Going from Sum of Squared Errors to the Maximum Likelihood

Greetings, my blog readers!

In this post I will tackle the link between the cost function and the maximum likelihood hypothesis. The idea for this post came to me when I was reading Python Machine Learning by Sebastian Raschka; the chapter on learning the weights on logistic regression classifier. I like this book and strongly recommend it to anyone interested in the field. It has solid Python coding example, many practical insights and a good coverage of what scikit-learn has to offer.

So, in chapter 3, section on  Learning the weights of the logistic cost function, the author seamlessly moves from the need to minimize the sum-squared-error cost function to maximizing the (log) likelihood. I think that it is very important to have a clear intuitive understanding on why the two are equivalent in case of regression. So, let’s dive in!

Sum of Squared Errors

Using notation from [2], if z^{(i)} is a training input variable,  then \phi (z^{(i)}) is the target class predicted by the learning hypothesis \phi. It is clear that we want to minimize the distance between the predicted and the actual class value y^{(i)}, thus the sum-squared-error is defined as \frac{1}{2}\sum_{i}(y^{(i)}-\phi (z^{(i)}))^{2}. The 1/2 in front of the sum is added to simplify the 1st derivative, which is taken to find the coefficients of regression when performing gradient descent. But one could easily define the cost function without the 1/2 term.

The sum-squared error is a cost function. We want to find a classifier (alternatively, a learning hypothesis) that minimizes this cost. Let’s call it J. This is a very intuitive optimal value problem describing what we are after. It is like asking TomTom to find the shortest route to Manchester from London to save money on fuel. No problems! Done. A gradient descend (batch or stochastic) will produce a vector of weights \mathbf{w}, which when multiplied into the matrix of training input variables \mathbf{x} gives the optimal solution. So, the meaning of equation below should now be, hopefully, clear:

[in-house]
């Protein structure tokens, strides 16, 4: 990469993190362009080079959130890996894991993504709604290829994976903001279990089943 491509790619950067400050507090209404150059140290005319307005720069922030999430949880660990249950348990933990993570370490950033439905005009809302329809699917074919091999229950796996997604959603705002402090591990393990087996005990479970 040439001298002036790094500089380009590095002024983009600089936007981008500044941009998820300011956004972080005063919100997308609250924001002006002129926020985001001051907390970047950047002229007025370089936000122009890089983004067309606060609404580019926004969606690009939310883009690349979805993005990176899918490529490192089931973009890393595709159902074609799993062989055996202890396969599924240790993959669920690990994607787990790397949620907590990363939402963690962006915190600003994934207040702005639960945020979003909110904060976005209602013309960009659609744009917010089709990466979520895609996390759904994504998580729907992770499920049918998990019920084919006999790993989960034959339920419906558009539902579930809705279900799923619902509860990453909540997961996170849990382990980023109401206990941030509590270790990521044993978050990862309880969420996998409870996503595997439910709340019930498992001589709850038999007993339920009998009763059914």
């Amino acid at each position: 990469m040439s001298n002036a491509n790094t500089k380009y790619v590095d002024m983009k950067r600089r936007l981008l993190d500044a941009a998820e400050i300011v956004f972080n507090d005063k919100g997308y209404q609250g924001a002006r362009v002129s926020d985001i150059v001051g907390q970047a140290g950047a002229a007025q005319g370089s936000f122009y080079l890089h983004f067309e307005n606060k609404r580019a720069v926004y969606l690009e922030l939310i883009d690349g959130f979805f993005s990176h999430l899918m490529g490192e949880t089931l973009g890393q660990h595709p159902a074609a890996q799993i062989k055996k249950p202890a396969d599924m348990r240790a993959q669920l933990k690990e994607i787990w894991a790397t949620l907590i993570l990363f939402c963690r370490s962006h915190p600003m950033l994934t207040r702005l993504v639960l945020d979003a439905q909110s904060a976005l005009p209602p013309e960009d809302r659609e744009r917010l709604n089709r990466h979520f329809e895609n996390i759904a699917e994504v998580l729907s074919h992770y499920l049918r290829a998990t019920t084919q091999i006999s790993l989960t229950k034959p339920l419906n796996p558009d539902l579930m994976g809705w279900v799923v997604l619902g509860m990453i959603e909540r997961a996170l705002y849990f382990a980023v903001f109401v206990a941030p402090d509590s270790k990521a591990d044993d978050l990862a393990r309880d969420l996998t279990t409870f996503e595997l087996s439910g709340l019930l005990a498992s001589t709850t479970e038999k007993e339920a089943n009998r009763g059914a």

J(w)= \frac{1}{2}\sum_{i}(y^{(i)}-\phi (z^{(i)}))^{2}   (1)

The MAP Hypothesis

The MAP hypothesis is a maximum a posteriori hypothesis. It is the most probable hypothesis given the observed data (note, I am using material from chapter 6.2 from [1] for this section). Out of all the candidate hypotheses in \Phi , we would like to find the most probable hypothesis \phi that fits the training data Y well.

h_{MAP} \equiv argmax_{\phi \in \Phi} P(\phi | Y)    (2)

It should become intuitively obvious that, in case of a regression model, the most probable hypothesis is also the one that minimizes J . In (2) we have a conditional probability. Using Bayes theorem, we can further develop it as:

h_{MAP} \equiv argmax_{\phi \in \Phi} P(\phi | Y)

= argmax_{\phi \in \Phi} \frac{P(Y|\phi)P(\phi)}{P(Y)}

= argmax_{\phi \in \Phi} P(Y|\phi)P(\phi)   (3)

P(Y) is the probability of observing the training data. We drop this term because it is a constant and is independent of \phi . P(\phi) is a prior probability of some hypothesis. If we assume that every hypothesis in \Phi is equally probable, then we can drop P(\phi) term from (3) as well (as it also becomes a constant). We are left with a maximum likelihood hypothesis, which is a hypothesis under which the likelihood of  observing the training data is maximized:

h_{ML} \equiv argmax_{\phi \in \Phi} P(Y|\phi)   (4)

How did we go from looking for a hypothesis given the data to the data given the hypothesis? A hypothesis that results in the most probable frequency distribution for the training data is also the one that is the most accurate about it. Being the most accurate implies having the best fit (if we were to generate new data under MAP, it would fit the training data best, among all other possible hypotheses). Thus, MAP and ML are equivalent here.

Bringing in the Binary Nature of Logistic Regression

Under the assumption of independent n training data points, we can rewrite (4) as a product over all observations:

h_{ML} \equiv argmax_{\phi \in \Phi} \prod_{i=1}^{n} P(y_{i}|\phi)   (5)

Because logistic regression is a binary classification, each data point can be either from a positive or a negative target class. We can use Bernoulli distribution to model this probability frequency: